FORGOTTEN ALLY: CHINA’S WORLD WAR II, 1937-1945
By Rana Mitter
Houghton Mifflin Harcourt, $30, 450 pages, illustrated
For most Europeans, World War II began with Germany’s invasion of Poland in September 1939. Many Asians, however, date the war from May 1937, when Japanese forces in China created an “incident” that metastasized into all-out war.
It was a war that China was ill-equipped to fight. The country had scarcely been truly unified. A schism between Mao Zedong’s communists and the Nationalist Party of Chiang Kai-shek was already in evidence.
The complex story of China in World War II is now told by Rana Mitter, a professor of history and politics at Oxford, and the author of several books on modern China. He writes with rare objectivity on subjects that remain controversial today, and his illustrations are both poignant and pertinent.
China — unified only at the turn of the century — had long attracted the attention of the expansion-minded militarists who controlled Japanese politics in the late 1930s. However, a coherent strategy was lacking. The army viewed China as low-hanging fruit, to be had for the taking. The navy was more interested in a drive to the south, where oil in the Dutch East Indies promised to meet its most pressing need. In the end, Tokyo attempted to achieve both objectives, and its drive to the south would lead, fatally, to war with the United States.
Initially, the Nationalists and the communists agreed to fight the Japanese rather than each other. However, this arrangement was a fragile one, and in any case the communists were more interested in allowing Chiang’s forces to exhaust themselves against the Japanese than in helping them to victory.
Mao’s base was in the northwestern province of Yanan, which had long been beyond the effective reach of the central government. In Yanan, the communists were largely free to train their forces and to indoctrinate the peasantry. Areas controlled by the Nationalists, in contrast, were under constant pressure from the Japanese invaders. Popular support for Chiang eroded as areas under his control were ravaged by inflation, conscription drives, corruption and Chiang’s dependence on regional warlords.
There was also human error. Seeking to slow the Japanese advance, the Nationalists breached dikes that controlled the Yellow River. According to journalist Theodore White, about 500,000 peasants were driven from 2,000 communities “to await rescue or death on whatever dry ground they could find.”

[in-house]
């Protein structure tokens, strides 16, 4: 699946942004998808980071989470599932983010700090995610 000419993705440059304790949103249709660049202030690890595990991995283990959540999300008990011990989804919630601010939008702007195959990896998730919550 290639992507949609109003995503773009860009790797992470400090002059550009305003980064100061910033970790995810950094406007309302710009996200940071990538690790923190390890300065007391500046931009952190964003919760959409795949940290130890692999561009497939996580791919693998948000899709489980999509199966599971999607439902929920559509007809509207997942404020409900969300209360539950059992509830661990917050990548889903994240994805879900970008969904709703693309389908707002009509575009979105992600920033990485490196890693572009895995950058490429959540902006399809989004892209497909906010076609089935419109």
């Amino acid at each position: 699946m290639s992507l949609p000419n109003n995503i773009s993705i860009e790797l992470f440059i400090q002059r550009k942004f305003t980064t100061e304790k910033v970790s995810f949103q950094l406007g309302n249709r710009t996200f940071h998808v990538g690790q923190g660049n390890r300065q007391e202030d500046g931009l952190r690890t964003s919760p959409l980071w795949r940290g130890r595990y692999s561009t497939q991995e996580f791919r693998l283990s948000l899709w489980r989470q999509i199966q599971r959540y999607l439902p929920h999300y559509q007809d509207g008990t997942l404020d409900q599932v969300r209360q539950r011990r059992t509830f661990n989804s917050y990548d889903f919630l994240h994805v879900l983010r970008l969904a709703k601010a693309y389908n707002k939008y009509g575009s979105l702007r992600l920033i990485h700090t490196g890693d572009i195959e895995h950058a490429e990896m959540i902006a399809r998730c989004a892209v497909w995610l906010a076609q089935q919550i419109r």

The Japanese required little time to occupy China’s coastal cities. Brutality was commonplace, as most Japanese regarded Chinese as racial inferiors. The occupation of Nanjing in December 1937 triggered a display of barbarism remarkable even by standards of the China war. In Mr. Mitter’s words, “the Japanese troops seem to have abandoned all constraints. … The soldiers of the Japanese Central China Area embarked on an uninterrupted spree of murder, rape and robbery.”
By 1941, Nationalist forces had been driven to China’s deep south, some 500 miles from Yanan. In the years that followed, the United States sent advisers but comparatively little material aid, much of which had to be flown “over the Hump” from India. Chiang reluctantly accepted Roosevelt’s offer of Lt. Gen. Joseph W. Stilwell as his chief of staff, but their relationship soon deteriorated. Stilwell’s postwar diary would document his toxic relations with Chiang, but it was a two-way street. In a diary of his own, Chiang wrote in 1943, “I saw Stilwell today; he disgusts me. I despise him.”
It was the Japanese who ensured that China would play a key role in ending World War II. Even as their position in the Pacific deteriorated, the Japanese maintained forces in China that might otherwise have been deployed against the U.S Marines.
When the end came in 1945, China was, in Mr. Mitter’s words, “simultaneously in the strongest global position it had ever occupied and weaker than it had been for nearly a century.” It was a member of the Big Four, but was edging toward civil war. The author estimates that between 14 million and 20 million Chinese perished in China’s eight-year war from 1937 to 1945.
“Forgotten Ally” is must reading for anyone seeking a full perspective on the Pacific war.
Biographer and historian John M. Taylor lives in McLean.